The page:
How to Celebrate Lunar New Year with Young Children
There are so many festivals and celebrations celebrated the world over, by bringing our children’s attention to these when they are little we can help broaden their knowledge of different cultures and countries. Celebrating the Chinese New Year is not a new phenomenon in the UK, but what we have become more aware of in recent times is that we are using the incorrect term to celebrate this festival, the more accurate term is ‘Lunar New Year’. The Lunar New Year is not only celebrated in China, it is also celebrated in Korea, Vietnam and Tibet, not to mention the many other countries around the world that celebrate this festival.
Although specific celebrations and dates vary by country and culture, there is a common theme throughout the celebrations that are held for the Lunar New Year. It is a time to reunite with immediate and extended family, often accompanied by exchanging gifts, money to bring good fortune, partying in the streets, setting off fireworks and eating delicious and symbolic foods. There are so many learning opportunities within this festival to help teach our children and celebrate many different cultures, and of course, have lots of fun! So, here are some ideas to celebrate the Lunar New Year with your children:
1. Sensory play
This can take on many different forms depending on the age, stage and interests of your children. For those who have children who love to try new foods, a symbolic food that is served for Lunar New Year is often spring rolls which resemble gold bars and symbolise wealth, this may be a great way to introduce a new flavour and teach your children about Lunar New Year. Another way that you can introduce sensory play for Lunar New Year is through the sense of touch and feel; a tray with rice (which you can colour if you’re feeling extra creative!), you can vary the textures by having cooked and dry rice. You could add chopsticks and tongs for your child to have a go with, this will support your child’s developing fine motor skills. In Asia rice is often served in small bowls, here is a brilliant way to use our nesting babies as little bowls to serve rice in for role play or set up a sensory play tray:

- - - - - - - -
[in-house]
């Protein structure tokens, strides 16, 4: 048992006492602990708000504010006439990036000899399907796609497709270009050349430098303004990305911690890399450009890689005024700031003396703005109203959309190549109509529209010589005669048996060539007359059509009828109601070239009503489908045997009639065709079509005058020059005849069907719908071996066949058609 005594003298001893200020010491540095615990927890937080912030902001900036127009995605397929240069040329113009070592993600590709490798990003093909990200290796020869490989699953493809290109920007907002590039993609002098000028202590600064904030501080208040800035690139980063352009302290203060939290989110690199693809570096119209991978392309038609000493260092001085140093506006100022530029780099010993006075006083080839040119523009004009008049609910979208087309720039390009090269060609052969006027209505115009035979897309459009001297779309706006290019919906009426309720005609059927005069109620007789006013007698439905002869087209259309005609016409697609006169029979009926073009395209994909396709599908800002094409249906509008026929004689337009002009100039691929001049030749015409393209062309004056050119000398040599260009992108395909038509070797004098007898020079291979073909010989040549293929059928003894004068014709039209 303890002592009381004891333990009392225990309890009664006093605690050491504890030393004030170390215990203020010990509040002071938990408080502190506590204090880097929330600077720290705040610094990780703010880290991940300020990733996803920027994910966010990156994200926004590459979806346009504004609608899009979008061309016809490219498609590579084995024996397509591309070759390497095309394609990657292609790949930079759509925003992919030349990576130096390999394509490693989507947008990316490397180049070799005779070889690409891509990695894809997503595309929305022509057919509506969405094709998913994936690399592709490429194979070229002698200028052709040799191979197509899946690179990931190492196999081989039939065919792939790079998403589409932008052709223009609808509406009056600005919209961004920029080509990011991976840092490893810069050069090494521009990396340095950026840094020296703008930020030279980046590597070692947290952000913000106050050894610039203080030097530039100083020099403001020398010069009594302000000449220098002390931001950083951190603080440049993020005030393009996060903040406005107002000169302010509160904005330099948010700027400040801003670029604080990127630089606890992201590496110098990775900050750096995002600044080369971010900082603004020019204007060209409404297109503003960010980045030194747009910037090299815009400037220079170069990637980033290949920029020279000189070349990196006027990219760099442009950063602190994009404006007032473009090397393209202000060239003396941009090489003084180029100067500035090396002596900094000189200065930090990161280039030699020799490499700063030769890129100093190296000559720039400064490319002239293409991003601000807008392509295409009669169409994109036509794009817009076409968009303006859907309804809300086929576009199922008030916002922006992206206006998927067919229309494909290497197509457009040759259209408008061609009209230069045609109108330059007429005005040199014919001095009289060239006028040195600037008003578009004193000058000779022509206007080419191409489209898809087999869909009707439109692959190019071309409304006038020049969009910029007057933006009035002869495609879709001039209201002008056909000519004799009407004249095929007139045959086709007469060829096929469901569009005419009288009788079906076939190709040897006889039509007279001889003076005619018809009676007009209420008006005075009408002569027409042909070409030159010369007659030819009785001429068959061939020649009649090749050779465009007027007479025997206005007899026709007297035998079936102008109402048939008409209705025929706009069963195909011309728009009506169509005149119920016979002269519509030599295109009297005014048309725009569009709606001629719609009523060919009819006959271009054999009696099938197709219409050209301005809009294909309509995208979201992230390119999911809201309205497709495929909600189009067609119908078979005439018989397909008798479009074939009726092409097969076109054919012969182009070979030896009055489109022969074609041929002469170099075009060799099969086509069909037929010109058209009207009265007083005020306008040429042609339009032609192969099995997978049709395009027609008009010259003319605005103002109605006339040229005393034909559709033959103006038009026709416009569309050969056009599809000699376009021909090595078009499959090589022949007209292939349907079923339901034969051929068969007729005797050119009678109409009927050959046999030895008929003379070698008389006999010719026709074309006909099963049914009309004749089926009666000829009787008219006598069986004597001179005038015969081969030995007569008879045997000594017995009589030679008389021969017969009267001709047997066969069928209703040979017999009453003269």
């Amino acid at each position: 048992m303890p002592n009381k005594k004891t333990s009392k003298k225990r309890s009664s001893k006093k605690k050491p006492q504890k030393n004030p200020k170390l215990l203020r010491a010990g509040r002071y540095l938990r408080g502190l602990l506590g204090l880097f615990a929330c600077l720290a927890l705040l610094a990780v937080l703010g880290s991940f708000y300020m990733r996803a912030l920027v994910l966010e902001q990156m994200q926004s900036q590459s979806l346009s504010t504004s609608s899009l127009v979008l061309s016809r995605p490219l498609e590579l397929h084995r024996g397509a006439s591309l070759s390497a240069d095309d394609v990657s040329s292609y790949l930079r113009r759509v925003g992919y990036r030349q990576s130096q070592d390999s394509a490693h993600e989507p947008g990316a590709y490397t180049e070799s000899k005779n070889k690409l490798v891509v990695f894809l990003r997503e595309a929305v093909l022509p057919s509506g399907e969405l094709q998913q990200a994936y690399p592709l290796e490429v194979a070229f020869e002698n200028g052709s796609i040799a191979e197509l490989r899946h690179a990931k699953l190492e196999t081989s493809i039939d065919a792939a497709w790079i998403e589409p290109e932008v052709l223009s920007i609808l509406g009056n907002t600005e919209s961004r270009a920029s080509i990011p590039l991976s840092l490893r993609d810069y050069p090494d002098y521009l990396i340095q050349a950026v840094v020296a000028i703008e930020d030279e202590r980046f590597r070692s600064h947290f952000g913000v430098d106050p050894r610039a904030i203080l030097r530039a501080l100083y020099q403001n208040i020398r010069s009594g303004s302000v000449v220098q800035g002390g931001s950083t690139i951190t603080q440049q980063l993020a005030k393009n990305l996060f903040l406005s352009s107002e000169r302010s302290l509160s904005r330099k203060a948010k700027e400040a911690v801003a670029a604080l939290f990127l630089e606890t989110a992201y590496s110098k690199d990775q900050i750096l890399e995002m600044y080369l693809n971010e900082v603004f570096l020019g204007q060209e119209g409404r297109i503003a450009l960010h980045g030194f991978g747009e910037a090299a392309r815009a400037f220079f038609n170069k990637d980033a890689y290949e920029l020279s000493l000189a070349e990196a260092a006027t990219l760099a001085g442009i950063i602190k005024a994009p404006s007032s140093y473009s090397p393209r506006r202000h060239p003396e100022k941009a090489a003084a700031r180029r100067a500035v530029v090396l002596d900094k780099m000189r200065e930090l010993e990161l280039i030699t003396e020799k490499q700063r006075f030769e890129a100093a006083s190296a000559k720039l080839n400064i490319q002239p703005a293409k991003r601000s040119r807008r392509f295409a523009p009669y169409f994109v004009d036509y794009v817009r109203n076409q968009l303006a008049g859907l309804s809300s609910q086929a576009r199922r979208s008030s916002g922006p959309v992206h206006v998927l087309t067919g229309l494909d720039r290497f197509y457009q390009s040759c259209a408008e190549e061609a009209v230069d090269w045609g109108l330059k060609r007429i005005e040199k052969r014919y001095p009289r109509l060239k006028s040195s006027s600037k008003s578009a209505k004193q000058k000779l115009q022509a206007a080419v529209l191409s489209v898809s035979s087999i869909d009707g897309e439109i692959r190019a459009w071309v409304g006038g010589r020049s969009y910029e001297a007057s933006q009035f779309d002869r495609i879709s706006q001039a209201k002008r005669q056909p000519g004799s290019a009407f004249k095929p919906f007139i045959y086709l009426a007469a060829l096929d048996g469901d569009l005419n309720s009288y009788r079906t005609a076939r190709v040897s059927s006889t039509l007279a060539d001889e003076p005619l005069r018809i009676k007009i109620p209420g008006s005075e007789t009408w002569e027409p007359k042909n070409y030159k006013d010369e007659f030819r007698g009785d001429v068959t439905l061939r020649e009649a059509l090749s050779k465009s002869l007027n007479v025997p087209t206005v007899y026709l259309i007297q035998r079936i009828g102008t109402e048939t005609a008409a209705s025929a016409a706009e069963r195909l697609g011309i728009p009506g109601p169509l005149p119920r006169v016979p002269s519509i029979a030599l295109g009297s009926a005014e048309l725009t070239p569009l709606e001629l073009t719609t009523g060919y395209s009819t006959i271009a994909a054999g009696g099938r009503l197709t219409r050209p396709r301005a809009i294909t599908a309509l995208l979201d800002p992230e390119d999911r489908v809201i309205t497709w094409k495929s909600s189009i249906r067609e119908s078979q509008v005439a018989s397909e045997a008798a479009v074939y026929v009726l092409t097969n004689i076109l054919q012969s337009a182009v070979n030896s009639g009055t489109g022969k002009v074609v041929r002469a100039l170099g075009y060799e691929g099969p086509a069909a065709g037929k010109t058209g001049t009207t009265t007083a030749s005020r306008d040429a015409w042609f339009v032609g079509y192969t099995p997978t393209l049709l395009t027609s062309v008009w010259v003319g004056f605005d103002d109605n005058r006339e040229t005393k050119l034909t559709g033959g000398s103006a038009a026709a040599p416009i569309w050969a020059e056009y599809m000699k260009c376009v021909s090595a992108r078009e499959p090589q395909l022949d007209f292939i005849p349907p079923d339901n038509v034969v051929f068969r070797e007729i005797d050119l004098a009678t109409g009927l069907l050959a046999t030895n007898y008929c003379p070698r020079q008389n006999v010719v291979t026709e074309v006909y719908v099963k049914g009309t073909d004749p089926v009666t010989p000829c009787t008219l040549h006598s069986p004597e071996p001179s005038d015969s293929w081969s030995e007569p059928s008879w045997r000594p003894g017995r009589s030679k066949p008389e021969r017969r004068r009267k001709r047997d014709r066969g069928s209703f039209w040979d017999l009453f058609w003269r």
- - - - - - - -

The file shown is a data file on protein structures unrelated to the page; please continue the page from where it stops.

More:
2. The story of zodiac animals
Depending on which country you are exploring, there are different zodiac animals associated with different years. Chinese Zodiac is represented by twelve zodiac animals, each zodiac animal has its own attributes. There is a legendary story behind the order of the zodiac animals; the story goes that a race was organised by one of the most important gods in Chinese religion who invited all the animals in the world to take part.
Twelve species showed up at the start line, as a reward for turning up, the Emperor named a year in the zodiac after each one, while the race would determine the order each animal would be placed.
Cbeebies have created a great video of the story, which you can share with your children here.
To develop your child’s understanding of these animals even further, you could look through your child’s small world animal selection, and set up a mini play scene as a follow on activity to the story. Your child can play with the animals, perhaps even using their imagination to reenact the story, adding props to a story deepens children’s understanding as having something to hold is much more tangible.
3. Firework pictures
Fireworks are frequently used in Lunar New Celebrations, as many believe that they ward off evil spirits. Whilst warding off evil spirits may not be a topic that you wish to introduce your pre-schooler to (!), you can support your child to make their own representation of fireworks that they may see or hear as your head off to bedtime, or if you intend to go to an organised display. Using dark coloured paper and PVA glue or chalks can be very effective for firework pictures as they highlight the contrasting colours. These aren’t a necessity though when we allow children to have any creative outlet to express what they have heard, seen or experienced this allows the learning experience to be consolidated. One way to do this is by giving your child the opportunity to explore with art and craft resources after a new event, and allowing them to be free to create whatever masterpiece they wish!
We really hope that this helps give you some ideas to celebrate Lunar New Year with your young family!
This blog has been written by our Resident Play Expert here at Rosa & Bo, Sarah Doman. Sarah is a Hypnobirth and Early Years Expert. She helps families from pregnancy to children of school age to give birth and parent with confidence. You can find her on social media @sarahldoman .